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After series of accidents and mishaps, 6,000 National Guard troops deployed to Mexico City metro

In a move raising concerns about rising militarization, Mexico’s National Guard has been deployed to the capital’s metro system.

Mexico City’s metro is used by millions of people daily, and in recent months high-profile crashes and other mishaps have raised questions about its condition and maintenance.

But the capital city’s Mayor Claudia Sheinbaum has raised the specter of something more nefarious — without presenting evidence — saying that the recent incidents have been out of the ordinary.

Mexico’s president has explicitly suggested the possibility that they were deliberately provoked. In response, more than 6,000 members of the National Guard are being sent into the metro to protect users. Tyler Mattiace, the Mexico researcher for Human Rights Watch, said the episode suggests paranoid thinking among national leaders.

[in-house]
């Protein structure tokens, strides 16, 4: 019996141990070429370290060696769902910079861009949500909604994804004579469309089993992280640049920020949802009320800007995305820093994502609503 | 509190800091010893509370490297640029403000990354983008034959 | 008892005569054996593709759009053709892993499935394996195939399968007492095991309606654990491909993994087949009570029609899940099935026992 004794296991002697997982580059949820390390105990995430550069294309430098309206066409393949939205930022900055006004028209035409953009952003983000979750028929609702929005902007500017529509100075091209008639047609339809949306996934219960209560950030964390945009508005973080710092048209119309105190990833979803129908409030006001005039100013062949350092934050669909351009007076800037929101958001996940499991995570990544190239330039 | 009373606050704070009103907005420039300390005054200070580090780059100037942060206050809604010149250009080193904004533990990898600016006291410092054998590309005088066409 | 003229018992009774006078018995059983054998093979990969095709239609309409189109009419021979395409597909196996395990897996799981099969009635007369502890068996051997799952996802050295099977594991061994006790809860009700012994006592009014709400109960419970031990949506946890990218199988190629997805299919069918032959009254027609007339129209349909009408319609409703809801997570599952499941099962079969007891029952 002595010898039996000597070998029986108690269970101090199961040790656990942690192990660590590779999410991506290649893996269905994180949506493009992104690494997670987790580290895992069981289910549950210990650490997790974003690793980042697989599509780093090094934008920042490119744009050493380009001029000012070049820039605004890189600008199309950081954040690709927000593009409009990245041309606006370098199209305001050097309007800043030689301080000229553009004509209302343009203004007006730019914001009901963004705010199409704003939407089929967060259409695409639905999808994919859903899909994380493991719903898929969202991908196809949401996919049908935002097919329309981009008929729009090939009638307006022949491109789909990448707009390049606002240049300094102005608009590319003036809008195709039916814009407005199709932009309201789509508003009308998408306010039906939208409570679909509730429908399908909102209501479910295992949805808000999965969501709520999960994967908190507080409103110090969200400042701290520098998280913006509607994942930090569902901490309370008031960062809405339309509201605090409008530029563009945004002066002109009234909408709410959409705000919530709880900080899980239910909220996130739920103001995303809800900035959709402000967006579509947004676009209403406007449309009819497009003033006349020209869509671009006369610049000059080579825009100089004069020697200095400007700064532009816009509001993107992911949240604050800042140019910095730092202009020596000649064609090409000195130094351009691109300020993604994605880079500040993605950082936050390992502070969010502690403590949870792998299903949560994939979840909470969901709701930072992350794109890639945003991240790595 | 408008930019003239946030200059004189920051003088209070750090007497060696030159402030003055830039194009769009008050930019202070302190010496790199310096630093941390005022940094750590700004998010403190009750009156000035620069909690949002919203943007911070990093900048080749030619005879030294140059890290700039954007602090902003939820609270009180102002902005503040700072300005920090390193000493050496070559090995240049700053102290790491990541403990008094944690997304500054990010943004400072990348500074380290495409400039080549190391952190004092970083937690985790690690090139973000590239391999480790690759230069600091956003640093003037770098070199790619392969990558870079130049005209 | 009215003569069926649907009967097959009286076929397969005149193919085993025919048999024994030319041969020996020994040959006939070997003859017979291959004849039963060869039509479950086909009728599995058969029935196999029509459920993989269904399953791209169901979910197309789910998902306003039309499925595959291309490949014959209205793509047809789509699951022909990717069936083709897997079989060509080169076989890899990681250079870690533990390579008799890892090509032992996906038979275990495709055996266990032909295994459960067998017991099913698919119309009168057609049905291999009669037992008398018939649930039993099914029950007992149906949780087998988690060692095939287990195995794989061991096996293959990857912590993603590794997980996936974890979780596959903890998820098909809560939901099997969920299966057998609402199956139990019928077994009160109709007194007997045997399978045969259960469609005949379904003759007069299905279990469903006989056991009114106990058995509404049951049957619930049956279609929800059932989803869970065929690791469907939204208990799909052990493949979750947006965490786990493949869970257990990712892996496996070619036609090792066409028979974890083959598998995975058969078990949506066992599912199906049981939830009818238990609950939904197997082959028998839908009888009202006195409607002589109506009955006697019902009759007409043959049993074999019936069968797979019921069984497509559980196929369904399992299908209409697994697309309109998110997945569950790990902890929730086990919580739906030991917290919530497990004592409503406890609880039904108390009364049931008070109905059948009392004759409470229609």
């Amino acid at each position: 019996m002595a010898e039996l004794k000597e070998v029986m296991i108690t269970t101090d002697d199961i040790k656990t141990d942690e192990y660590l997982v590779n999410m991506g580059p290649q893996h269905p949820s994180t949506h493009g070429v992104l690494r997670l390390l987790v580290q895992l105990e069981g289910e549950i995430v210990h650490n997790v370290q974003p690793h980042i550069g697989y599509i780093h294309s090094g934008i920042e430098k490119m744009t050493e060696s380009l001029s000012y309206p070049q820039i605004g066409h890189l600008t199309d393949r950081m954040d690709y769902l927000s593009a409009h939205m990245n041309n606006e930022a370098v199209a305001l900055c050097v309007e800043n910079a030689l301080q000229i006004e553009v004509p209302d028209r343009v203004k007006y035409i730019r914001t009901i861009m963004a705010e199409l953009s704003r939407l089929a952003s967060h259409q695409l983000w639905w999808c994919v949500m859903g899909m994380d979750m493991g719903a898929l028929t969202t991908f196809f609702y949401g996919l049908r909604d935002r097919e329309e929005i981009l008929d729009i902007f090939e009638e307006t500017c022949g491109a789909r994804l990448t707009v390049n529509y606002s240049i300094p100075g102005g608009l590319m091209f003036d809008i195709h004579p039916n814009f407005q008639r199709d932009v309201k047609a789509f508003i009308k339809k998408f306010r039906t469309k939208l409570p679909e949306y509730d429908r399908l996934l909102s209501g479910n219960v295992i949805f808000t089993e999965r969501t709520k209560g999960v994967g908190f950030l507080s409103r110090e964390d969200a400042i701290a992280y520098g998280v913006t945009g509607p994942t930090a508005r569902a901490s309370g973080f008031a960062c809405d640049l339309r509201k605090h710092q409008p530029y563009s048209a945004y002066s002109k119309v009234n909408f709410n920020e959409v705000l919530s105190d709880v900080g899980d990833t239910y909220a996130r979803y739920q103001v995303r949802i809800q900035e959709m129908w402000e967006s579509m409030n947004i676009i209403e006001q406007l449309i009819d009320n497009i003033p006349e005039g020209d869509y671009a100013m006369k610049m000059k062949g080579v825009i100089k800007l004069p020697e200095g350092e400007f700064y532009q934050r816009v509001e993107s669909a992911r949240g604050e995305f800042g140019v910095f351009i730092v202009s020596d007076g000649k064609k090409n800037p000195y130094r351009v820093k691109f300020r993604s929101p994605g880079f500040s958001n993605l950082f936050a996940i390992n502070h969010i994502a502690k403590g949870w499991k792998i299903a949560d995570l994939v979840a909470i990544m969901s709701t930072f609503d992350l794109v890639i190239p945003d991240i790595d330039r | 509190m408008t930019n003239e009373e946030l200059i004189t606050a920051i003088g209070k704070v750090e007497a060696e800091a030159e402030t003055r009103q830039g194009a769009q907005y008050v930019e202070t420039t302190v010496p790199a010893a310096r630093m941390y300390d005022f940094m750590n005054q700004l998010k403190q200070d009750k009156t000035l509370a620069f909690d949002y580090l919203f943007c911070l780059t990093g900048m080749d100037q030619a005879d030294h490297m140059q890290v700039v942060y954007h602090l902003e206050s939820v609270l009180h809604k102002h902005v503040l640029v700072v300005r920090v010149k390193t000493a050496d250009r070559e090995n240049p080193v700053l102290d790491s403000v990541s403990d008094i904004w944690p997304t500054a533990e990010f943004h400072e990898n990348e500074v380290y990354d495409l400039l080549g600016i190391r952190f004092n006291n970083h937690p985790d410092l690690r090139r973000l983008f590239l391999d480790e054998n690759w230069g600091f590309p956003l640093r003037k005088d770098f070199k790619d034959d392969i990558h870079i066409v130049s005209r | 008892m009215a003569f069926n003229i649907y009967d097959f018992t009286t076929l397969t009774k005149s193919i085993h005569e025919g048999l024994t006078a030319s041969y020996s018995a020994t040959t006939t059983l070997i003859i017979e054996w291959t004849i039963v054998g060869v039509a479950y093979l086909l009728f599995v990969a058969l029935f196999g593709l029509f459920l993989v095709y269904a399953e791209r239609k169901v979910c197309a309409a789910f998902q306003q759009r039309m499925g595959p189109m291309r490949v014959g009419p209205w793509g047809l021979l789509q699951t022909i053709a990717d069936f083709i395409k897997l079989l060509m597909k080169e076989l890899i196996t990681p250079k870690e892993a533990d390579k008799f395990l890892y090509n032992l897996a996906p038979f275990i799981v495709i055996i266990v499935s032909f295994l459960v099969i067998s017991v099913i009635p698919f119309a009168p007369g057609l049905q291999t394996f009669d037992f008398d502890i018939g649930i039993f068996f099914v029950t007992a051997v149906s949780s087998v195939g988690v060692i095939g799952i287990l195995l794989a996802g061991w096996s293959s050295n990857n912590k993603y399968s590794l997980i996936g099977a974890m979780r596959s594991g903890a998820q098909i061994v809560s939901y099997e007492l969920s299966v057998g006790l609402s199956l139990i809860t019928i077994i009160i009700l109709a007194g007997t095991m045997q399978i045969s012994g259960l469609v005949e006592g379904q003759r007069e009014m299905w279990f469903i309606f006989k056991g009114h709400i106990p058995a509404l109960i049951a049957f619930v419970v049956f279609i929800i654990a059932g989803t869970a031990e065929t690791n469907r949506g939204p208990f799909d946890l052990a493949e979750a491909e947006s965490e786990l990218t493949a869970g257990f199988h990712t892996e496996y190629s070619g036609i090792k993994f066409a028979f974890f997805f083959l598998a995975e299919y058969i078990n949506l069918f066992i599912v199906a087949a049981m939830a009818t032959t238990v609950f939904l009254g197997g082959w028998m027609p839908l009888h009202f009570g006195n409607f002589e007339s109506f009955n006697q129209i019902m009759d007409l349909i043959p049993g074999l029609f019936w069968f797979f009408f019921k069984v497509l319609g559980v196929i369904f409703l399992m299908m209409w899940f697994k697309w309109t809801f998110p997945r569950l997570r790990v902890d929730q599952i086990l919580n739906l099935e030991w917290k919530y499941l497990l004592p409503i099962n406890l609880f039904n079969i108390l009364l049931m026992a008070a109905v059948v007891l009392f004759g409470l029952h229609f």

“It's beyond parody,” he said. “It’s a blind faith in the military as the only solution.”

His organization has critically documented the dramatic expansion of military forces into a number of previously civilian roles.

Born and raised in the Intermountain West, Murphy Woodhouse has called southern Arizona home for most of the last decade. He’s one of two field correspondents at KJZZ’s Hermosillo bureau, where his reporting focuses on the trade relationship between Arizona, Sonora and the rest of Mexico.Before joining the station, Murphy was a reporter at the Arizona Daily Star and the Nogales International. Prior to his reporting career, he completed a master’s degree at the University of Arizona’s Center for Latin American Studies and did three wildfire seasons with the Snake River Hotshots. He’s a proud graduate of the University of Montana’s School of Journalism.When he’s not reporting, Murphy is often out in the woods running or riding singletrack, or swinging in a hammock with a book.